The Harvard Business Review study of research into the impact of data breach incidences on stock prices highlights ‘two key pieces of advice: 1) Lead with what you did right to prepare for this eventuality, and 2) then pivot to how you’re going to improve even more.’ They conclude that these measures limit the damage to the breached company’s stock price.
HBR’s research also found that tabletop drills by top management and boards are important and urged companies to use cyber preparations—and responses if breached—as an opportunity to better prepare for long term digital innovation.
HBR’s advice to C-Suites faced with a breach to inform the public about their past cyber security efforts is sound. More market transparency is absolutely needed when it comes to cyber. But the reason for why this response is effective in limiting stock price damage is not. This type of ‘PR spin’ captures the narrative and turns the free publicity into something positive. The type of attack and severity of impact matters when it comes to the market value impact of a breach. A ransomware attack that disrupts business operations for days or over a week can be devastating—like Finablr/Travelex discovered—while a limited customer data loss breach will have much less of an impact on share price. Another important variable is the financial capacity of the company to respond to a breach when it occurs. Companies with the financial strength to allocate the resources necessary to address the weakness (es) that contributed to the breach in the first place tend to see business operations recover more quickly. This a reason why we look at combined cyber and financial factors when assessing a company’s cyber governance.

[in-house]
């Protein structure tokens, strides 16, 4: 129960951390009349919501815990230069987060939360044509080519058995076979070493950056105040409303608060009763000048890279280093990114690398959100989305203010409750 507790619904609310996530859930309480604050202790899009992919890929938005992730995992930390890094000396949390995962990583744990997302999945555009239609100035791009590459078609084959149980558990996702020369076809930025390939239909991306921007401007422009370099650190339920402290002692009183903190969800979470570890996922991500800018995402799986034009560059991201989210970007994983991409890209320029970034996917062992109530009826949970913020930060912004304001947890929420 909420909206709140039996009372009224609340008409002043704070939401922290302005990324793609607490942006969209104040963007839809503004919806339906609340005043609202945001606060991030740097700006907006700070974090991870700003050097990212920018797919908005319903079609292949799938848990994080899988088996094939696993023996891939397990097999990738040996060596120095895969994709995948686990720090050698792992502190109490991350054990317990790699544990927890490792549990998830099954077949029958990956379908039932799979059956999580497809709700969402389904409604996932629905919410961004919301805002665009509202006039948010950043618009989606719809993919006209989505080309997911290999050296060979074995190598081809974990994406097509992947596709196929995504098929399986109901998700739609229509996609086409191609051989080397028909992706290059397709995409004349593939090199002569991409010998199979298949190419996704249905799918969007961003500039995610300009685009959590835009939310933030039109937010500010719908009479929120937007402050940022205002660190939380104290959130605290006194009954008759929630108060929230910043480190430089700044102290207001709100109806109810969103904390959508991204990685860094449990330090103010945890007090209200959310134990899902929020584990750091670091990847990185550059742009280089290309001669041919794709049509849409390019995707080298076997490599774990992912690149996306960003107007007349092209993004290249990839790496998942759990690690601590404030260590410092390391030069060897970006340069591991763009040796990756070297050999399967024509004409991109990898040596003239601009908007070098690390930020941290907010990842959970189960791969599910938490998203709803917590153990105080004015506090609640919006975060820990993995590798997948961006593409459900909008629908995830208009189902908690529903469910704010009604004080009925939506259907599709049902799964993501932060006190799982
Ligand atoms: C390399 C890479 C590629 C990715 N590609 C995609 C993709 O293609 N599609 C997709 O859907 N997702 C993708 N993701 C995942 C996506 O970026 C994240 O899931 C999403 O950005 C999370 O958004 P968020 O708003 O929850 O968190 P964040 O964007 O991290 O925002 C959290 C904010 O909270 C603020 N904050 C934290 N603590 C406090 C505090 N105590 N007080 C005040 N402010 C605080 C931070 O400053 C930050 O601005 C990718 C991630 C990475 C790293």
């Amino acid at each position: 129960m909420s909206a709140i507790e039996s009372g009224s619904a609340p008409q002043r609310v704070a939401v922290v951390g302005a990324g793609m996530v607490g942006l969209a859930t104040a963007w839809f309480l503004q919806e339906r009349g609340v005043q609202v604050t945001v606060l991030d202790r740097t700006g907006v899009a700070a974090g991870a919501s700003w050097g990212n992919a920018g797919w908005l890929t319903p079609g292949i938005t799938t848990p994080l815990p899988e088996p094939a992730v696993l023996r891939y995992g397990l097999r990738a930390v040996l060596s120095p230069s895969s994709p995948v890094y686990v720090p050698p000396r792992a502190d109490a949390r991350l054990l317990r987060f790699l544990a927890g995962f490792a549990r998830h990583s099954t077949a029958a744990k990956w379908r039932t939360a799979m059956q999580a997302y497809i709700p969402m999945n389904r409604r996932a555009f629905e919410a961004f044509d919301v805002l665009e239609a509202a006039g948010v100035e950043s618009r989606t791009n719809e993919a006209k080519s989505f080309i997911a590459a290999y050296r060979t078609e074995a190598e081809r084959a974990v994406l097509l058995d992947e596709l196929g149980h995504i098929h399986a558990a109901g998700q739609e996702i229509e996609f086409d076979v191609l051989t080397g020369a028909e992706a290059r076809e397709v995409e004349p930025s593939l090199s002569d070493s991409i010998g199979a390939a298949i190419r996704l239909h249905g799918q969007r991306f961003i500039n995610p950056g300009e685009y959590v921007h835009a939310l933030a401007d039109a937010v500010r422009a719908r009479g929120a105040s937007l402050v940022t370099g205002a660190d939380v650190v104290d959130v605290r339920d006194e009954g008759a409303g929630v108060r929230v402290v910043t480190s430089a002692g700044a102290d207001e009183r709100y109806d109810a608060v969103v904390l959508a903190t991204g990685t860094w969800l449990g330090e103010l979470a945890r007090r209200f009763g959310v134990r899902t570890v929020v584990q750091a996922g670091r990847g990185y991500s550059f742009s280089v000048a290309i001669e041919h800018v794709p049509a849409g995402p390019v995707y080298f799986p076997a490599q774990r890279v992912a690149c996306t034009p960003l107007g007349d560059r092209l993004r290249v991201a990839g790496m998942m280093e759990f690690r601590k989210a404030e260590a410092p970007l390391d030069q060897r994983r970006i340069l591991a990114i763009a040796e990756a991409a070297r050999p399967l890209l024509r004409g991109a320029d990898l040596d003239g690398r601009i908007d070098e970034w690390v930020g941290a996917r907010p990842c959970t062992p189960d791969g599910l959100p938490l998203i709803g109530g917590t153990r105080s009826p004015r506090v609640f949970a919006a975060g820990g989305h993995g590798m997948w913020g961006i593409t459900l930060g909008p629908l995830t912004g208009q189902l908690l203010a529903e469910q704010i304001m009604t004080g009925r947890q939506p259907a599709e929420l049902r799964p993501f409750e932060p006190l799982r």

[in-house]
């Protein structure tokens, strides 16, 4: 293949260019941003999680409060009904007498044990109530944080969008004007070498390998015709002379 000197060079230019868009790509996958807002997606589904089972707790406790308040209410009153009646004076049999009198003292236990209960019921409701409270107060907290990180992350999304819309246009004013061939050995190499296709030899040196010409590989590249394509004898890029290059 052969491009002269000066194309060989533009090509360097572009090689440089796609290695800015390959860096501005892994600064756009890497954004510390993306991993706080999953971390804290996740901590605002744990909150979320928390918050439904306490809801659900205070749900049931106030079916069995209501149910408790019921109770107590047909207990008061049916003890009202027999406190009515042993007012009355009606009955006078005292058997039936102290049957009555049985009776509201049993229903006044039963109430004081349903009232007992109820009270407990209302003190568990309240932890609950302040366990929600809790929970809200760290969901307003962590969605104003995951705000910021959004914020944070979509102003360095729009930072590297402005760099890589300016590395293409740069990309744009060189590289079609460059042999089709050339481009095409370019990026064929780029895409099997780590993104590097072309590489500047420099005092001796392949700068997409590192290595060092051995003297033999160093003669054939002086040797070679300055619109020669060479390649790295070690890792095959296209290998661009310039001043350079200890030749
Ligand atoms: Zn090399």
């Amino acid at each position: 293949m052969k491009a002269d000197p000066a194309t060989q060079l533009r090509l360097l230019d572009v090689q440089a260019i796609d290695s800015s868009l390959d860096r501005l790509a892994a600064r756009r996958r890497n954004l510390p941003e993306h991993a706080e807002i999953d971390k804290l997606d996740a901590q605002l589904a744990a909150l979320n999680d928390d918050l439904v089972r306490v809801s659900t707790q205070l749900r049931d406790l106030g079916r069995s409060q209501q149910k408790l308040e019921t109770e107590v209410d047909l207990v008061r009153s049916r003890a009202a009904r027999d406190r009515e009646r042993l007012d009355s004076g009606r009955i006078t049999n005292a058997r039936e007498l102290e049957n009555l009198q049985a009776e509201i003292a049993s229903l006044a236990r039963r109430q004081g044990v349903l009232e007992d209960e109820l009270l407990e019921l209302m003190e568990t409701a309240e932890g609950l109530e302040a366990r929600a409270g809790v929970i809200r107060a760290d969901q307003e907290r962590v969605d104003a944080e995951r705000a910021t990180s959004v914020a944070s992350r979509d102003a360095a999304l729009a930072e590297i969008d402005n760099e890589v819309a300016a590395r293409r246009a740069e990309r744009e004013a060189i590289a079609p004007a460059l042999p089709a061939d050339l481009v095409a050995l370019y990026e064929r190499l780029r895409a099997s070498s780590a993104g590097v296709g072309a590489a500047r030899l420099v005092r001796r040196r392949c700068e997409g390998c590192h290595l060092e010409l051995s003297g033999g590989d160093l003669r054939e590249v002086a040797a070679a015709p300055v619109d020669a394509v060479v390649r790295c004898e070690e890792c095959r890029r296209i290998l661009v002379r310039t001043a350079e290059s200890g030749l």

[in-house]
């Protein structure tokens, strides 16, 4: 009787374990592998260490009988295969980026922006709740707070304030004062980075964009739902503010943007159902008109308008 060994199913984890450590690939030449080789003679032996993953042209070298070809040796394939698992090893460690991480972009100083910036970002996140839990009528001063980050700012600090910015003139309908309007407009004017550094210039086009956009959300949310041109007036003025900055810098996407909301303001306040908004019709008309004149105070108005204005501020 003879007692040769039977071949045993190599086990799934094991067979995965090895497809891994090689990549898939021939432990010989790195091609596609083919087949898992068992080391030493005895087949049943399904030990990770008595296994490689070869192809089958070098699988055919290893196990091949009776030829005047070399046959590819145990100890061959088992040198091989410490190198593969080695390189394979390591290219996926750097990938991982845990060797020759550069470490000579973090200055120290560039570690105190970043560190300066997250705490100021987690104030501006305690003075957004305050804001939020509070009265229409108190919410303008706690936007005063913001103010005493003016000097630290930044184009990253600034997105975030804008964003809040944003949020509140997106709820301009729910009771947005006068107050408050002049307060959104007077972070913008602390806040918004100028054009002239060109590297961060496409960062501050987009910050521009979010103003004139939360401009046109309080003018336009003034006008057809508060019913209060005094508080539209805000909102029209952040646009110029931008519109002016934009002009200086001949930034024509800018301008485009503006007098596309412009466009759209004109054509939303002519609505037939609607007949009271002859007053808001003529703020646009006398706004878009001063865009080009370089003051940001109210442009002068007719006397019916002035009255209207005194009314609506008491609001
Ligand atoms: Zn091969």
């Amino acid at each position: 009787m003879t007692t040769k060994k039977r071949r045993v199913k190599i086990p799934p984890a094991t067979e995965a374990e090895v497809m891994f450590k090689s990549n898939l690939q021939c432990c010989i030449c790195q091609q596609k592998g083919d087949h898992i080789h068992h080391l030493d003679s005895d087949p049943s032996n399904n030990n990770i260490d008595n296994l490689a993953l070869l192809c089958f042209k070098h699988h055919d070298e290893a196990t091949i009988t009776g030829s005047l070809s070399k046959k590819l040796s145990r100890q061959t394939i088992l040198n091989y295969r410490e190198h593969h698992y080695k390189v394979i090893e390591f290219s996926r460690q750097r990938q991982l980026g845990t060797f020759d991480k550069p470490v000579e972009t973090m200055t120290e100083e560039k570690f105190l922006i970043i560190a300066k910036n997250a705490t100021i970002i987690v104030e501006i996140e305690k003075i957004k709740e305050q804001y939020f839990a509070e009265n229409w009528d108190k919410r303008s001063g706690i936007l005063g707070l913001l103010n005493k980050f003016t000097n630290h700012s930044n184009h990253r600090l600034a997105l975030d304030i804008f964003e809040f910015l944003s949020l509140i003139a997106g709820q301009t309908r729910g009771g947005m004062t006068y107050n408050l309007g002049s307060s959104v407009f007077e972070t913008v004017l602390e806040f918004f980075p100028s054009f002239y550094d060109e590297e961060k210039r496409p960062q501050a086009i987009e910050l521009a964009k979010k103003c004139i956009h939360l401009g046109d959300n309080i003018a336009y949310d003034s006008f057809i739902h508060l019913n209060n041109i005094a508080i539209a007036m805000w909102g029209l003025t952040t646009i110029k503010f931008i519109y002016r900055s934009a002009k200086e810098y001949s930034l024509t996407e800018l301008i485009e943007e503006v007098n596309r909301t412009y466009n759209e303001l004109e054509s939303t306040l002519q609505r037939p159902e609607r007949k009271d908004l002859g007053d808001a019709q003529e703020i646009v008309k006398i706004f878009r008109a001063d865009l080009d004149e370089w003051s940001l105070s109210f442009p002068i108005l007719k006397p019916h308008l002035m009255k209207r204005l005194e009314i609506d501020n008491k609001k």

Companies that have prepared well for these incidents—and which therefore have something positive to remind the public about their past cyber security efforts—are normally highly ranked in cyber governance. This includes aspects of what the article recommends (management involvement, strong processes), well-trained people, robust policies and well-executed processes — all hallmarks of good cyber governance.
Importantly, high performing companies have also generally implemented digital transformation strategies that both better position them to recover from attack and that also position them for stronger revenue growth than competitors who lack effective Digital Transformation strategies.
The net result is that companies that are leaders in cyber governance are both better prepared to defend against and respond to a cyber attack and more likely to be market leaders in their industries. The consistent stock price outperformance of Cyberhedge’s top rated 5-star companies vs their relevant sector indices and their lower rated peers is market-based proof of this dynamic.